Where memory fails him, Mr. Nygard swears that the sexual assaults and rapes described by the women were not in his character.
“My position is that I would not have behaved that way,” Mr. Nygard said, responding to prosecutors’ claims that he had asked some complainants for contact information and offered to help their careers.
“I wasn’t going to take numbers from some woman who was trying to approach me,” Mr. Nygard said. “This is suicidal in front of the media, and this is a total no-no.”
Ana Serban, a prosecutor, called Mr. Nygard’s testimony evasive, inconsistent and wrong.
“Her memory was unreliable and selective,” Serban said in her closing argument to the jury. “You shouldn’t have any trouble dismissing her outright denials.”
The documents that allegedly contributed to Mr. Nygard’s rebuttals, he said, had burned in “a mysterious fire” at a former warehouse in Winnipeg about 10 days before his arrest in October 2021. The building was placed into receivership by a court after his company filed for bankruptcy in 2020.
“The only thing that was lost was the paper documents that the receiver had placed in this shed under their control,” Nygard said, adding that a hacking incident that year had also compromised his electronic data. But she insisted that she tried to help the police investigation by participating in an 11-hour interview with a Toronto detective.
The guilty verdict comes after Brian Greenspan, a defense attorney, urged the jury during closing arguments Tuesday to reject the “revisionist story of events” told by the five women and the prosecution’s narrative of “Jekyll’s personality and Hyde” by Mr. Nygard. “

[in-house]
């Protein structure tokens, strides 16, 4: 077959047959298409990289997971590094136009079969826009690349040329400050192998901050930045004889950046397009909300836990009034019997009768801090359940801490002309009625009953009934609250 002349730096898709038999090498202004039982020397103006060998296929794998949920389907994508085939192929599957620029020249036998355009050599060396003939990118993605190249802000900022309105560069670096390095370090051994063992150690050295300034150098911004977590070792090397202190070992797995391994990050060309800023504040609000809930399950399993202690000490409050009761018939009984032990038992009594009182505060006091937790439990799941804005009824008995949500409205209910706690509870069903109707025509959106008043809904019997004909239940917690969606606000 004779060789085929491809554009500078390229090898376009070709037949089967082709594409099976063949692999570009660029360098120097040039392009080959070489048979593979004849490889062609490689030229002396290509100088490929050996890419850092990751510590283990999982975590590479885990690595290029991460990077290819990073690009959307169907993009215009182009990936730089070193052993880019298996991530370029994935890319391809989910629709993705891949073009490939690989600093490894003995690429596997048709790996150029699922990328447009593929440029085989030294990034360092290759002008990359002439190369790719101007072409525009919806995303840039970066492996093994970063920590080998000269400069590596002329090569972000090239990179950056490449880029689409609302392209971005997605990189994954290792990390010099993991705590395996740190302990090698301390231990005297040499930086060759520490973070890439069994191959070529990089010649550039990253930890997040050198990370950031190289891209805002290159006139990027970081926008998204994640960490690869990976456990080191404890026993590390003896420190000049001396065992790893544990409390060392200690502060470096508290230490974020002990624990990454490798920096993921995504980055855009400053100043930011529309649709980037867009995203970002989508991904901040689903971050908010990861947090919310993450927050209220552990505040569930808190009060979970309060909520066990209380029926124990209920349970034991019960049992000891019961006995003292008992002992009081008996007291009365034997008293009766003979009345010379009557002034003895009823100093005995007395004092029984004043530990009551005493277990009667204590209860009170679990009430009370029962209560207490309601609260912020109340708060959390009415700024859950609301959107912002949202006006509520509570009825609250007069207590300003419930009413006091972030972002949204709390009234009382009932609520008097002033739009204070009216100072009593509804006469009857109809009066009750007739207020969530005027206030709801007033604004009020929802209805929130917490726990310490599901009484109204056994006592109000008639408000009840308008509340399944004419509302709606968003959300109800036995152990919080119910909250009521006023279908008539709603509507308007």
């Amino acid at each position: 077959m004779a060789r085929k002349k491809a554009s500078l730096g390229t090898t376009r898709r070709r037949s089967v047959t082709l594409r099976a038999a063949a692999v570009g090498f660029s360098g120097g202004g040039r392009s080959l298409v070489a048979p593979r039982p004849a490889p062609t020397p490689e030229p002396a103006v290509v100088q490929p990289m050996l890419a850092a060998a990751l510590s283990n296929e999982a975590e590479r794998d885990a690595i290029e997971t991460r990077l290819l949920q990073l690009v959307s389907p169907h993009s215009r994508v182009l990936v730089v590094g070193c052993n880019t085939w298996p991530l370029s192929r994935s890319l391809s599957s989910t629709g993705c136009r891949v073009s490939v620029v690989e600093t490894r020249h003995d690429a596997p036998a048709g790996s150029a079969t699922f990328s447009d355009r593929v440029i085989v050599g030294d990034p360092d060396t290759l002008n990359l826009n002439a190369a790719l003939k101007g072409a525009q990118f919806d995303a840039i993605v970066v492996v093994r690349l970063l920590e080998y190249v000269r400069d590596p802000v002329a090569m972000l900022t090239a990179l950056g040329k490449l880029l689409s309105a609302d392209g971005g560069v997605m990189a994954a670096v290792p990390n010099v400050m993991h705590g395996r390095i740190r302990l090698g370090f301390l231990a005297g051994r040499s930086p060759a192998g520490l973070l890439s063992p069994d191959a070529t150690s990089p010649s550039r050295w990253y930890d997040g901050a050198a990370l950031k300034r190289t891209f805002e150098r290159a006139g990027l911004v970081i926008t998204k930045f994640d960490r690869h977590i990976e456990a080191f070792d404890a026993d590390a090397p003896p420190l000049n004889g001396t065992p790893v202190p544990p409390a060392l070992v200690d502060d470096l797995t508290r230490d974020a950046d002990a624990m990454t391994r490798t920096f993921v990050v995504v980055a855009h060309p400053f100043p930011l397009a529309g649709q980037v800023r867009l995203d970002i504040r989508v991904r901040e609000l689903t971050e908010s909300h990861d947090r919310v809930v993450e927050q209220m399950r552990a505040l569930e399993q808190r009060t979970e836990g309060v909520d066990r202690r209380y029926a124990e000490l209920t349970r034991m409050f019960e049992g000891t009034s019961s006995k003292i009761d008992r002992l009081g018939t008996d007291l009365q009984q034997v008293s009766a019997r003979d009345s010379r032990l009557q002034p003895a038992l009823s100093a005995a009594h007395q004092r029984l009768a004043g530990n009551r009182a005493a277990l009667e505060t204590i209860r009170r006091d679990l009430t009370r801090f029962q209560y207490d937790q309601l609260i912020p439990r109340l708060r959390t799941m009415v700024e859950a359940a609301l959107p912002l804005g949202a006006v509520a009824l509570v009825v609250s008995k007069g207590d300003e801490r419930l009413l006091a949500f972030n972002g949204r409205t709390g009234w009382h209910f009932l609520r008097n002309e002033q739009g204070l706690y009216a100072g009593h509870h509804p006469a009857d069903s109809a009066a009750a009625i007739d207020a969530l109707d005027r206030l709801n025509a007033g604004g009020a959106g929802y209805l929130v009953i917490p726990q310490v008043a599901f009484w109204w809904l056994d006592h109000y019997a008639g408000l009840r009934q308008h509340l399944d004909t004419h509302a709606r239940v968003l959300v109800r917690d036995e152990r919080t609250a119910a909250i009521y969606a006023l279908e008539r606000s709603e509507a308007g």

Four of the women are involved in a class action against Mr Nygard in the United States, a point raised by the defense during cross-examination to suggest the women were making up their stories for financial gain. “The search for gold is very deep,” Greenspan said of one complainant’s testimony.
The civil action is yet another legal battlefront for Mr. Nygard. In May, a New York state judge ordered him to pay $203 million in damages in a defamation lawsuit against Louis Bacon, a hedge fund billionaire whose feud with Nygard began over an estate dispute in the Bahamas and turned into two decades of legal battles. .
Mr. Nygard attributed the stamina he maintained during his hectic lifestyle — glamorous parties, trips around the world on his private plane, the company of dignitaries — to his obsession with health. He told the profanities that he avoided sugary and starchy foods, did not take drugs or smoke and maintained an active lifestyle that left him full of energy despite him often working 18-hour days.
Mr Nygard wore a black suit and orange glasses, and his trademark long hair was pulled back into a low bun for the duration of the trial. He was visibly relaxed throughout most of his testimony, sometimes laughed at his own observations of him, and spoke confidently of his effort to learn a new word a day.
But he said he didn’t know the word “Cognac,” the type of brandy the younger victim testified Mr. Nygard served her before raping her when she was 16.
“I certainly wouldn’t want to learn a word about liquor,” Mr. Nygard said during cross-examination.
In her closing argument, Ms. Serban, the prosecutor, cited the exchange as an example of why the jury should not rely on Mr. Nygard’s testimony.
“Here is a man who enjoys the finer things in life,” he said. “Someone with a taste for luxury. “Does he want to offer his guests the best experience and will he make you believe that he doesn’t know the word ‘Cognac’?”